Search Results: dui/ (6)

A new study found that people who are more likely to develop schizophrenia are more likely to try cannabis. It also found  new evidence that cannabis use can cause schizophrenia.

The number of pregnant women who use cannabis is  up more than 60% since 2002. While knowledge of how cannabis affects fetuses is limited, Dr. Nora Volkow, head of the National Institute on Drug Abuse, called it “cause for concern.”

The Duluth News Tribune looks examines the case for, and against,  treating PTSD with MED.

More experts say cannabis  should be prescribed before opiates, VICE reports.

Ohio doctors say they’re  reluctant to recommend MED.

An article from “The American Tribune” on an overdose from injecting cannabis  turned out to be fake news.

Connecticut has approved its first MED study,  to compare pain relief with an opiate in patients with fractured ribs. A Connecticut hospice will use cannabis to  reduce its dependence on opioids.

President Obama  granted clemency to 231 individuals. His total of more than 1,300 sentence commutations totals more than his 11 predecessors combined. Here’s the story of one of them,  Paul Free, who was serving a life sentence and is now eligible for parole in 2020.

Obama also granted  78 “pre-Christmas” pardons.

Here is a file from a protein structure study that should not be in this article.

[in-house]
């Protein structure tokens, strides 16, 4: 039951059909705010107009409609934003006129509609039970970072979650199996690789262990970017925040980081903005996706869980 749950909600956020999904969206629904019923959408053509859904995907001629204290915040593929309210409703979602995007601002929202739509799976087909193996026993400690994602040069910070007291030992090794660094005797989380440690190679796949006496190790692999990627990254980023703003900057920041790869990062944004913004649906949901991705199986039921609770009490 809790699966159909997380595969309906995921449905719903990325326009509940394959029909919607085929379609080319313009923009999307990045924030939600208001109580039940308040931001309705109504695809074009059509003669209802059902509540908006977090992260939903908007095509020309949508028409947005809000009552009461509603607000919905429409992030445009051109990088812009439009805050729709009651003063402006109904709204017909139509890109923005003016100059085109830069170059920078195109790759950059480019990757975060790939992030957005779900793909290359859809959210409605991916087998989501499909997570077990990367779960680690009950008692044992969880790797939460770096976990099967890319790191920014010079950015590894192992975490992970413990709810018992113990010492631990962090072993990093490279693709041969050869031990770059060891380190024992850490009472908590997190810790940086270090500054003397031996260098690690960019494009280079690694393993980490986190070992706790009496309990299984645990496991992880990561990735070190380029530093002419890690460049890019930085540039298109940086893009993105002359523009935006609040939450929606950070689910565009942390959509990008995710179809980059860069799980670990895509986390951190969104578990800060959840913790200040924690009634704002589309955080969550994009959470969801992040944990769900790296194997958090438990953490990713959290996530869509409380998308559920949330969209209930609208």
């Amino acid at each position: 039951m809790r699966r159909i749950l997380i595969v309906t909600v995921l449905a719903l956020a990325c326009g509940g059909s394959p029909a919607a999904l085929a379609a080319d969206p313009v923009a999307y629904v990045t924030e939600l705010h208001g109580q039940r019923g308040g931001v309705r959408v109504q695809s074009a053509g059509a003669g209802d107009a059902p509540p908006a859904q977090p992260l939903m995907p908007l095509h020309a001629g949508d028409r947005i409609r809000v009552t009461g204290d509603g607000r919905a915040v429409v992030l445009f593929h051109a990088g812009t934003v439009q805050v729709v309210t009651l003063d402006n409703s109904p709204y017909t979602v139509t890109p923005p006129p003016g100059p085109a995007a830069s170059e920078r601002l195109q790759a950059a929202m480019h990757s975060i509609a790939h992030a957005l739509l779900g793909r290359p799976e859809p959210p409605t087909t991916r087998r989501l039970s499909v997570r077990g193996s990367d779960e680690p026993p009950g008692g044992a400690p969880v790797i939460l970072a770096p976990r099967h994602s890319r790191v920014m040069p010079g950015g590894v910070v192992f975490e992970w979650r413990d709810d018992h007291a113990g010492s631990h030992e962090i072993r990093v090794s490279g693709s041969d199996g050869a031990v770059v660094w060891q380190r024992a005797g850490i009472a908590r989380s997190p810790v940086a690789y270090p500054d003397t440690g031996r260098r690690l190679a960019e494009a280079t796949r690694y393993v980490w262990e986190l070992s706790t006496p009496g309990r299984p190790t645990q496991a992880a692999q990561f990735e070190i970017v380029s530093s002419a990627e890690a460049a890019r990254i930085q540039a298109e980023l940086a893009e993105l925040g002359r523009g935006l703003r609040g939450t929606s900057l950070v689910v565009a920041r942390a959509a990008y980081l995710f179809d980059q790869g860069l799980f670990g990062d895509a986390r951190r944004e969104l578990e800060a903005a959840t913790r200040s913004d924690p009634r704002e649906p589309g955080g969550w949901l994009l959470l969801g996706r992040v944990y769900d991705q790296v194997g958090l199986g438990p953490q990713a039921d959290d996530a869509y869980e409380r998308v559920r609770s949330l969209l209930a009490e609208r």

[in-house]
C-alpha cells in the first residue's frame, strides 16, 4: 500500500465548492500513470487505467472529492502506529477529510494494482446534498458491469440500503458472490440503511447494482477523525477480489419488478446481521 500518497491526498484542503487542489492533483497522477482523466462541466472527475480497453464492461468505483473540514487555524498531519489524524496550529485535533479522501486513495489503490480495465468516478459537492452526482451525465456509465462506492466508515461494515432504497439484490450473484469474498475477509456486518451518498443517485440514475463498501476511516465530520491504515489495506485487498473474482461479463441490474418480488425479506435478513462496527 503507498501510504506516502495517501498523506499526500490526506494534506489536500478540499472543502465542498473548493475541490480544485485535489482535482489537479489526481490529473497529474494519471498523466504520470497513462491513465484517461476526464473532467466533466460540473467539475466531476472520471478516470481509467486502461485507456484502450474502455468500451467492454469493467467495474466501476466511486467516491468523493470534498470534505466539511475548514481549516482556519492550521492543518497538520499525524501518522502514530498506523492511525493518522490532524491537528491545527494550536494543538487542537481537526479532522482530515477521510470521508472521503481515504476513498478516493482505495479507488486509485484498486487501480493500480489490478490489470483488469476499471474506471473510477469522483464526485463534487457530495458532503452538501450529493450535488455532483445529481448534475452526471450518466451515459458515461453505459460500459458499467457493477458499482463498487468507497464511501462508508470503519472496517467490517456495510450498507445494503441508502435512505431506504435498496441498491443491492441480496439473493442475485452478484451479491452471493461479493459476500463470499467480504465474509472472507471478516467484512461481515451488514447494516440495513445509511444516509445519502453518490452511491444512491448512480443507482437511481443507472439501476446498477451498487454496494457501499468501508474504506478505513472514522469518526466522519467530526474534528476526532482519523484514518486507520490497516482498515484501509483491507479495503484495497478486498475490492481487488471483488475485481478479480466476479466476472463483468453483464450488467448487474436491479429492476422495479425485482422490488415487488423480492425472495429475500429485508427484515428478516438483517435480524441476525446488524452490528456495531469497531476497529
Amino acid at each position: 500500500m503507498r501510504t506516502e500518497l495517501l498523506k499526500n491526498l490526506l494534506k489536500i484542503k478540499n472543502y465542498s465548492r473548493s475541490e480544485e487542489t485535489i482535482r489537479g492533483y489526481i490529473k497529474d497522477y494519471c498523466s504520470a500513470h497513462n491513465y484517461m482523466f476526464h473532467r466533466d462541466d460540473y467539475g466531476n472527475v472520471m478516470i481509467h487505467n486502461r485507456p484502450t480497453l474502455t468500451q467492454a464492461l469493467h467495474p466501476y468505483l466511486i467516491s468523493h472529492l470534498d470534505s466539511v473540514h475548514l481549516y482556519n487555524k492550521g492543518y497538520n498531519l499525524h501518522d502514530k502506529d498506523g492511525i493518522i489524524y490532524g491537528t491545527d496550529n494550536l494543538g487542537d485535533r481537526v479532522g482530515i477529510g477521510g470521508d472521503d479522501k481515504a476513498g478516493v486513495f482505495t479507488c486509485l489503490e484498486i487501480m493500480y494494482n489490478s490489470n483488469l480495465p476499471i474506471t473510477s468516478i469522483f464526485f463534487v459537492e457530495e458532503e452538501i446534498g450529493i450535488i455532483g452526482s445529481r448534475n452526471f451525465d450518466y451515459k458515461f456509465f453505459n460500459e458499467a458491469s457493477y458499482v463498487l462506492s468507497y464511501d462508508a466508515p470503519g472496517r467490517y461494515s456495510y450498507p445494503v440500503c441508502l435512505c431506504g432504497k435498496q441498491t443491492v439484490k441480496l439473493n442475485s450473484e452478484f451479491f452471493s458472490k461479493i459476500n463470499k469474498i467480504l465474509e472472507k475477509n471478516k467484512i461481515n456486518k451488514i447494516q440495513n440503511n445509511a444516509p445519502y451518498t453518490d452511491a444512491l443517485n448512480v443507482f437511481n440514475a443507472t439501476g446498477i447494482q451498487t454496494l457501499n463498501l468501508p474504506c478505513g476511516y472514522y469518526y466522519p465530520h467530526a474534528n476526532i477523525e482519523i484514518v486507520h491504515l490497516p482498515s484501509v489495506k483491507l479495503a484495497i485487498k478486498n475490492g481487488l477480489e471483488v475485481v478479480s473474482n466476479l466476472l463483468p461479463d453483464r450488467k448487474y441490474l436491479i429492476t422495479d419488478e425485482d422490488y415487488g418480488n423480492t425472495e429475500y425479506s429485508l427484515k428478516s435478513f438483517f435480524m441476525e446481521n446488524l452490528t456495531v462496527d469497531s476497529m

Vox examines how Obama has  reshaped the war on drugs, and how that legacy is will be jeopardized under President Trump. For one thing, Obama tended not to use the term “War on Drugs.”

A court ruled that Arizona MED users  can’t be convicted of DUI without evidence of impairment.

A Colorado man who drove impaired and  killed a motorcyclist was sentenced to 10 months in jail and two years probation.

A day after they opened, six unlicensed Cannabis Culture dispensaries were  raided and closed in Montreal. The 10 arrests included owner and “prince of pot” Marc Emery.

Spotted in D.C.: “ This is your brain on Jeff Sessions.

In Milton, Mass., a dispensary seeks to open in the historic “ Swift Hat Shop” building.

Law Office of Joel M. Mann

Numbers Put The Lie To Claims Washington’s I-502 Won’t Harm Patients